Prevents Chronic Disease
Bok choy is like many other cabbages and cruciferous vegetables in that it possesses sulfur-based compounds that are directly linked to lower chances of developing cancer. These compounds act as and eliminate free radicals before they have a chance to cause healthy cells to mutate or induce stress in tissues and organ systems.
One of the major vitamin components of bok choy is vitamin A, which is composed of various , including beta-carotene and alpha-carotene. Furthermore, vitamin A is closely associated with eye health, and the prevention of macular degeneration and oxidative stress in the retina. This means that adding a strange-sounding vegetable to your salads may just keep your vision in line for a few extra years!
Improves Cardiovascular Health
Some of the components found in bok choy, particularly folic acid and vitamin B-6, are directly linked to improving the strength of the heart. More specifically, these substances can reduce the level of homocysteine in the blood, which is a strong indicator of heart disease and other issues. Furthermore, some of the minerals found in bok choy are able to regulate the functioning of the heart, ensuring that is appropriate, thus mitigating the risk of heart attack, stroke and atherosclerosis.
Boosts Immune System
There are quite a few vitamins found in bok choy, but vitamin C is among the best in terms of concentration. This immediately means that this vegetable can help to improve the functioning of the immune system. Vitamin C is not only able to stimulate the production of white blood cells, but it also acts as an antioxidant, preventing oxidative stress and chronic disease throughout the body. Vitamin C is also an important part of collagen, which is needed for healing and recovery, as well as in every cell of the body!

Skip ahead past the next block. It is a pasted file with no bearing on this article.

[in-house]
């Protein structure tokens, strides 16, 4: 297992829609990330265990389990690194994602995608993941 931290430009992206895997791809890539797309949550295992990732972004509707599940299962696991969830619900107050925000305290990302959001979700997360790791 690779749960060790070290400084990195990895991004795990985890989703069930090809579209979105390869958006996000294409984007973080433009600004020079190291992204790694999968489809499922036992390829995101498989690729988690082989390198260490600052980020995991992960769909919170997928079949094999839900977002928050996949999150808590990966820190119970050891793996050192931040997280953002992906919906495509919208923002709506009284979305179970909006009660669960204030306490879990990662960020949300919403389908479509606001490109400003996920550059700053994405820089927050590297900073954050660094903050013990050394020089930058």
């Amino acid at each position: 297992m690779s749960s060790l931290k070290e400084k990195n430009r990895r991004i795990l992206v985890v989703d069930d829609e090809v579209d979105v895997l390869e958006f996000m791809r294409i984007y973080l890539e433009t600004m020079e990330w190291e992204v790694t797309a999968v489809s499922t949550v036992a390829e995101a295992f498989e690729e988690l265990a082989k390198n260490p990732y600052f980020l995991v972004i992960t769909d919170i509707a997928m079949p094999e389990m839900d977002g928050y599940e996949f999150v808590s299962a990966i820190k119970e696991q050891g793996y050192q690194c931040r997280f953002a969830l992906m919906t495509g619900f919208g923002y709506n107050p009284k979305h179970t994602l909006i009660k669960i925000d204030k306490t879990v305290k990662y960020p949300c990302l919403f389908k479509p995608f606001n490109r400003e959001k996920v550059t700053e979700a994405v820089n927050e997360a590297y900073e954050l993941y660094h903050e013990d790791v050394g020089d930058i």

What many people don’t realize about vitamin C is the crucial role it plays in the production of collagen, and therefore the health and appearance of the skin. Every skin cell requires collagen to be formed, further accentuating how important ascorbic acid is in our diet. When it comes to bok choy, there is plenty of vitamin C to go around (33% of the daily recommended amount in a single serving), which means that it can definitely aid in the of your skin.
Lowers Blood Pressure
In a single cup of bok choy, there is roughly 20% of your daily recommended amount of potassium. This is very important for heart health, as potassium works as a vasodilator to relieve tension on blood vessels and thus lower strain on the cardiovascular system. Potassium is also a critical aspect of bone health, and water balance throughout the body.
Final Word of Warning
Due to the high levels of vitamin K found in bok choy, patients already taking blood-clotting medicine should speak to their doctor before adding this cruciferous vegetable to their diet. Also, when eaten in extreme amounts, raw bok choy could potentially have a negative effect on the thyroid function. However, cooking bok choy usually eliminates this danger.